I’ve decided I am most likely going to stumble into every salacious Mexican idiom one at a time. At a national championship horse show held in Des Moines, a group of Mexican men came with a California stable to look after their vanload of horses. One evening after the Anglo Californians had decamped to their air-conditioned motel, I bumped into one of the Mexican men drinking milk directly out of a gallon jug. I thought about how fast it would go bad in the heat, and the unlikelihood that any one human being could consume an entire gallon at one time. But what I said was, "Tienes bastante leche?" (Do you have enough milk?) He smiled, and the rest of the show, several "off duty" Hispanic men followed me around and chatted. Never one who attracted men, I was puzzled. Later, I discovered that the phrase I had used was slang for "Are you getting enough (implying SEX), which moved me from the category of high status gringa friend of their boss to possibly available. By using the tú form of the verb, (intimate, informal address, NOT used with strangers, especially when one is male and the speaker female) instead of the usted (formal) form, I’d compounded the error.
Unlike Leny, I did not discover a workable solution to the problem. (In fact, I did not even understand the full extent of the problem at the time. I would have been a lot more concerned about having the men around had I known what expectations I had set up. But, as they say, "Ignorance is bliss", and since I am not flirty by nature, no opening occurred, thus avoiding what could have been a pretty nasty incident, as I was friends with the owner of the horses, held office in the club, etc.)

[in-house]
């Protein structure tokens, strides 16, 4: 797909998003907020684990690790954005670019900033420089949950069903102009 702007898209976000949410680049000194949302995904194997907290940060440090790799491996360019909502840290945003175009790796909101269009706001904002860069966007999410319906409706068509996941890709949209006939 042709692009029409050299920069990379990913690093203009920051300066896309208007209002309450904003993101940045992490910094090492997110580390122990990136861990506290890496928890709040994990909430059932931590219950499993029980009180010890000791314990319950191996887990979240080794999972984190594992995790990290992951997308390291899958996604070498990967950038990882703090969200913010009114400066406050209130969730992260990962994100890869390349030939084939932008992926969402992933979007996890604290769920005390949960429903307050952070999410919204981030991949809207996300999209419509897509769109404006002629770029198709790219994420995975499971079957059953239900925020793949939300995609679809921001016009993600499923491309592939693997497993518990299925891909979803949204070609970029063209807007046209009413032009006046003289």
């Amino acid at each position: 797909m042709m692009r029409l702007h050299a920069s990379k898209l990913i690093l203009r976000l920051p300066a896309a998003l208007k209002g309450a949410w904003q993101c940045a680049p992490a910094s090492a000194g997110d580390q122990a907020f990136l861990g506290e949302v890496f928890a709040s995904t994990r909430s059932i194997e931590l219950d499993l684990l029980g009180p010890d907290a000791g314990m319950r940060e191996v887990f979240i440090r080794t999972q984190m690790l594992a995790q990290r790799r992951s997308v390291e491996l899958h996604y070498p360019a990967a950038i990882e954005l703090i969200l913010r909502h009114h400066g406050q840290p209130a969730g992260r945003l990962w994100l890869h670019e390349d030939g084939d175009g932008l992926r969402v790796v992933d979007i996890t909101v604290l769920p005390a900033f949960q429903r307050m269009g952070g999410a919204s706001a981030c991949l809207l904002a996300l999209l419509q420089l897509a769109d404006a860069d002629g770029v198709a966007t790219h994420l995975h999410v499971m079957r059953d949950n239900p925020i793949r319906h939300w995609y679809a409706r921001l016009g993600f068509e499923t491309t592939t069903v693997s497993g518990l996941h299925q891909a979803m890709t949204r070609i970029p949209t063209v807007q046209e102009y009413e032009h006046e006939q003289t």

"One of the problems for second language learners, especially for adults, is that teachers will seldom explain sociolinguistic gaffes." (Freeman and Freeman, pg. 62) I have an Exploratory Spanish class that has no text book. I use a tape/drawing packet approach of prepared materials. In the seond lesson, the first new word is "huevo". This year, a youngster whose half brother had a Hispanic father, a four part name, and had lived in California at some point, recognized that as "ball". He became highly indignant when I said the word meant "egg" and stuck to his guns. I ended up telling a watered down version of the cooking incident, explaining that there were times when it DID NOT mean ball, and school was one of those times.
I know we were asked to point out slips, but I also realized that sometimes we fumble around and do things right, even though we don’t know why. Over the years, I have come up with "confusing sounds" sheets for that Exploratory Spanish class, one for /C/, /S/, /Z/ and one for /G/, /J/. Each letter heads a column combining its proper spelling with each of the five vowel sounds. At the bottom of the columns is the phoneme’s pronunciation. /S/ hisses, /z/ hisses not buzzes as it does in English, which reminded me of the /s/z/ sounds discussed on page 60.